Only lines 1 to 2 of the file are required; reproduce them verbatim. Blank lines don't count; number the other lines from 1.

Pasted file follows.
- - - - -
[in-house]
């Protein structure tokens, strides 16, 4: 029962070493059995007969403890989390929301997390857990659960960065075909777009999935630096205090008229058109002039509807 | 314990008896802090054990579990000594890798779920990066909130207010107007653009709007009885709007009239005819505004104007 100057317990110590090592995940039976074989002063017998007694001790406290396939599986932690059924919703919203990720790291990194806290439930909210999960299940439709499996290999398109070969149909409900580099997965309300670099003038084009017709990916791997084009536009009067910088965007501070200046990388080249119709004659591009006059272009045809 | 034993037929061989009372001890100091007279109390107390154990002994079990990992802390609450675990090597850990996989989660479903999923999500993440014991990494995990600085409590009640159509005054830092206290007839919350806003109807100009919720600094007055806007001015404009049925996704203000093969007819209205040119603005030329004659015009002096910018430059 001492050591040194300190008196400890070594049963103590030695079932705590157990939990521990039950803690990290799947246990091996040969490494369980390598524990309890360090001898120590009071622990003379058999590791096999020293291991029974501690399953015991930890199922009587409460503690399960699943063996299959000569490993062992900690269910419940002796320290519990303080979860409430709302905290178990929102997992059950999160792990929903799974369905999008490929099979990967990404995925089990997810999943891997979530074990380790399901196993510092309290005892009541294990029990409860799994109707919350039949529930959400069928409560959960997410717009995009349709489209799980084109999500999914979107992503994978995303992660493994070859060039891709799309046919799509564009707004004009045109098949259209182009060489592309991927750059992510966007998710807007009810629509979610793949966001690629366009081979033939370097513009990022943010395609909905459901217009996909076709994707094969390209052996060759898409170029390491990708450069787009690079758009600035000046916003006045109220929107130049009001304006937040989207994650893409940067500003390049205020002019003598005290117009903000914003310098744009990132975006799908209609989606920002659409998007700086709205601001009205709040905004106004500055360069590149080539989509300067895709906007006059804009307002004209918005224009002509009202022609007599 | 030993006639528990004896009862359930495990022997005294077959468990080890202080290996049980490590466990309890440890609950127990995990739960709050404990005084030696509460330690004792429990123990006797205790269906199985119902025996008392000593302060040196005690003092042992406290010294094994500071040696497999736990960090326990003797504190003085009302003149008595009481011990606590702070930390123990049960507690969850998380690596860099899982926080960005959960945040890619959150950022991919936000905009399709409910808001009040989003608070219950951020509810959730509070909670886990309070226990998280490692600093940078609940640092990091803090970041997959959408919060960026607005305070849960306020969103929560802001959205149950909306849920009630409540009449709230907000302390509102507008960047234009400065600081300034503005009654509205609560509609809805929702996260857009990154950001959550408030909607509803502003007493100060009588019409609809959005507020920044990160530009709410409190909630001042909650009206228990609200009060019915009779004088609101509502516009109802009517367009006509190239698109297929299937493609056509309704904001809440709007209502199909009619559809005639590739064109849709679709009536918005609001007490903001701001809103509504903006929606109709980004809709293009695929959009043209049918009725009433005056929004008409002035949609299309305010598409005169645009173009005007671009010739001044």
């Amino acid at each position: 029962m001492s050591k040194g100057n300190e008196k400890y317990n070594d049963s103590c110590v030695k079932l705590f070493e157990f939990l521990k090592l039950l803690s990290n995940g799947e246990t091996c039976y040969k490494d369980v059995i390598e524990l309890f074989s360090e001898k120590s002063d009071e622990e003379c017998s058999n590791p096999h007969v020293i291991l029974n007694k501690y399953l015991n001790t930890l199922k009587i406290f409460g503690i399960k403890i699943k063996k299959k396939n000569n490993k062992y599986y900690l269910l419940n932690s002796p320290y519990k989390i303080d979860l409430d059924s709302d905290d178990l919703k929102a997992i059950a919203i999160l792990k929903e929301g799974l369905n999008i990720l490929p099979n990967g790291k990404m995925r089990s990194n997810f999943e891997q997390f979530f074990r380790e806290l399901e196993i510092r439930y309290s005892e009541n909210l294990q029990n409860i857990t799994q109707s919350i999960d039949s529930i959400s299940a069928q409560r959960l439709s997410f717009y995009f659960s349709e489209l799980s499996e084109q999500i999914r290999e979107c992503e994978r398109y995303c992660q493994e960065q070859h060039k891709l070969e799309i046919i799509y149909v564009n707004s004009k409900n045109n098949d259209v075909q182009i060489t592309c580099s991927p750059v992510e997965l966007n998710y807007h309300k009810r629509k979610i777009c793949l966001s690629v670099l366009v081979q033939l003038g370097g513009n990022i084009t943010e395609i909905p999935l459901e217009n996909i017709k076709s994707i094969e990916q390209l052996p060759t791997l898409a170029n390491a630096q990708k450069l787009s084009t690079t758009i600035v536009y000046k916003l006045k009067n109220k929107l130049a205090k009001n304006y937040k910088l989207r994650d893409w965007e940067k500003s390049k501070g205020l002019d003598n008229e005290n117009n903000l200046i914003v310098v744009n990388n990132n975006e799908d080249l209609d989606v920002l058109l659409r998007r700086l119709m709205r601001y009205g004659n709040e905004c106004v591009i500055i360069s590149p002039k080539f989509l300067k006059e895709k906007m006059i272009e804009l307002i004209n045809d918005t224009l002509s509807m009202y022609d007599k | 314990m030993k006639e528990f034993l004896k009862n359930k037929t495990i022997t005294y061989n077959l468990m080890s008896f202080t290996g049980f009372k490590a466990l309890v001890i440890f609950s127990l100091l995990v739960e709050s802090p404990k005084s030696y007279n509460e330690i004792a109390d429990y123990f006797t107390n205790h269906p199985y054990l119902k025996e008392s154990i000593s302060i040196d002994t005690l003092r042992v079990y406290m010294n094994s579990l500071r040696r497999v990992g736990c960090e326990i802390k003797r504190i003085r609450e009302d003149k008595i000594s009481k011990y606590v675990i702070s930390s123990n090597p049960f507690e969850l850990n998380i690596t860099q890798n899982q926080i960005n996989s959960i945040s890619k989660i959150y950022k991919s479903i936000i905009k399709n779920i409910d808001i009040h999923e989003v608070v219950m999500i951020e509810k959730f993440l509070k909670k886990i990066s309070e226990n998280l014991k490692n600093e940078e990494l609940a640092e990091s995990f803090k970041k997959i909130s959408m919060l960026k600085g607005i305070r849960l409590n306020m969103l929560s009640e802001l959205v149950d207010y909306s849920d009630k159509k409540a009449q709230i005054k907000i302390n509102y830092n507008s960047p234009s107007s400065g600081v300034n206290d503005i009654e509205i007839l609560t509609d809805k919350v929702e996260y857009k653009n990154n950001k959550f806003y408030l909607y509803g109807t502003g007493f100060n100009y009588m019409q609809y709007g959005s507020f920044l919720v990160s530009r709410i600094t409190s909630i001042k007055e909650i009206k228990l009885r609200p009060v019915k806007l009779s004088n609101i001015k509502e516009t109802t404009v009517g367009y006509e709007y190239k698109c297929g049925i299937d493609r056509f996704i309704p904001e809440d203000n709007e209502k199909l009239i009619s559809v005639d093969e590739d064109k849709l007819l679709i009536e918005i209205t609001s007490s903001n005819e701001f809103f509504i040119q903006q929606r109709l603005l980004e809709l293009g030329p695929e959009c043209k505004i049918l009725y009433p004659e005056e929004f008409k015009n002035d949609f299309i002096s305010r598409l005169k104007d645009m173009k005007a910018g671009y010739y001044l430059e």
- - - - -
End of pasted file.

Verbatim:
[in-house]
């Protein structure tokens, strides 16, 4: 029962070493059995007969403890989390929301997390857990659960960065075909777009999935630096205090008229058109002039509807 | 314990008896802090054990579990000594890798779920990066909130207010107007653009709007009885709007009239005819505004104007 100057317990110590090592995940039976074989002063017998007694001790406290396939599986932690059924919703919203990720790291990194806290439930909210999960299940439709499996290999398109070969149909409900580099997965309300670099003038084009017709990916791997084009536009009067910088965007501070200046990388080249119709004659591009006059272009045809 | 034993037929061989009372001890100091007279109390107390154990002994079990990992802390609450675990090597850990996989989660479903999923999500993440014991990494995990600085409590009640159509005054830092206290007839919350806003109807100009919720600094007055806007001015404009049925996704203000093969007819209205040119603005030329004659015009002096910018430059 001492050591040194300190008196400890070594049963103590030695079932705590157990939990521990039950803690990290799947246990091996040969490494369980390598524990309890360090001898120590009071622990003379058999590791096999020293291991029974501690399953015991930890199922009587409460503690399960699943063996299959000569490993062992900690269910419940002796320290519990303080979860409430709302905290178990929102997992059950999160792990929903799974369905999008490929099979990967990404995925089990997810999943891997979530074990380790399901196993510092309290005892009541294990029990409860799994109707919350039949529930959400069928409560959960997410717009995009349709489209799980084109999500999914979107992503994978995303992660493994070859060039891709799309046919799509564009707004004009045109098949259209182009060489592309991927750059992510966007998710807007009810629509979610793949966001690629366009081979033939370097513009990022943010395609909905459901217009996909076709994707094969390209052996060759898409170029390491990708450069787009690079758009600035000046916003006045109220929107130049009001304006937040989207994650893409940067500003390049205020002019003598005290117009903000914003310098744009990132975006799908209609989606920002659409998007700086709205601001009205709040905004106004500055360069590149080539989509300067895709906007006059804009307002004209918005224009002509009202022609007599 | 030993006639528990004896009862359930495990022997005294077959468990080890202080290996049980490590466990309890440890609950127990995990739960709050404990005084030696509460330690004792429990123990006797205790269906199985119902025996008392000593302060040196005690003092042992406290010294094994500071040696497999736990960090326990003797504190003085009302003149008595009481011990606590702070930390123990049960507690969850998380690596860099899982926080960005959960945040890619959150950022991919936000905009399709409910808001009040989003608070219950951020509810959730509070909670886990309070226990998280490692600093940078609940640092990091803090970041997959959408919060960026607005305070849960306020969103929560802001959205149950909306849920009630409540009449709230907000302390509102507008960047234009400065600081300034503005009654509205609560509609809805929702996260857009990154950001959550408030909607509803502003007493100060009588019409609809959005507020920044990160530009709410409190909630001042909650009206228990609200009060019915009779004088609101509502516009109802009517367009006509190239698109297929299937493609056509309704904001809440709007209502199909009619559809005639590739064109849709679709009536918005609001007490903001701001809103509504903006929606109709980004809709293009695929959009043209049918009725009433005056929004008409002035949609299309305010598409005169645009173009005007671009010739001044």